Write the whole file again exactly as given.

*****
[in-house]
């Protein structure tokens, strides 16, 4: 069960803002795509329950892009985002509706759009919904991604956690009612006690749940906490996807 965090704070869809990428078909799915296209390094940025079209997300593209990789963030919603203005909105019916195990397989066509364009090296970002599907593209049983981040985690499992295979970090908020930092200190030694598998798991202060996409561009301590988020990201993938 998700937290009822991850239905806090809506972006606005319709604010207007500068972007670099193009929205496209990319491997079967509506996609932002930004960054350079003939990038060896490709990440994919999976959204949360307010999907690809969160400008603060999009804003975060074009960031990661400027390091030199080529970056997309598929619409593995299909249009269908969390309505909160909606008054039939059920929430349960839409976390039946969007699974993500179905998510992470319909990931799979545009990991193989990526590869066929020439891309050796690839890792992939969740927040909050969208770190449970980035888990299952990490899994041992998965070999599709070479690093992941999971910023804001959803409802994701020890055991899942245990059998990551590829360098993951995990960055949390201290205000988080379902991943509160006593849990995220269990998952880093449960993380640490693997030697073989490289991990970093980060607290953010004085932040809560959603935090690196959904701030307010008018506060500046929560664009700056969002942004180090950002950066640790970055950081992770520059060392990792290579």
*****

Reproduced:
[in-house]
């Protein structure tokens, strides 16, 4: 069960803002795509329950892009985002509706759009919904991604956690009612006690749940906490996807 965090704070869809990428078909799915296209390094940025079209997300593209990789963030919603203005909105019916195990397989066509364009090296970002599907593209049983981040985690499992295979970090908020930092200190030694598998798991202060996409561009301590988020990201993938 998700937290009822991850239905806090809506972006606005319709604010207007500068972007670099193009929205496209990319491997079967509506996609932002930004960054350079003939990038060896490709990440994919999976959204949360307010999907690809969160400008603060999009804003975060074009960031990661400027390091030199080529970056997309598929619409593995299909249009269908969390309505909160909606008054039939059920929430349960839409976390039946969007699974993500179905998510992470319909990931799979545009990991193989990526590869066929020439891309050796690839890792992939969740927040909050969208770190449970980035888990299952990490899994041992998965070999599709070479690093992941999971910023804001959803409802994701020890055991899942245990059998990551590829360098993951995990960055949390201290205000988080379902991943509160006593849990995220269990998952880093449960993380640490693997030697073989490289991990970093980060607290953010004085932040809560959603935090690196959904701030307010008018506060500046929560664009700056969002942004180090950002950066640790970055950081992770520059060392990792290579």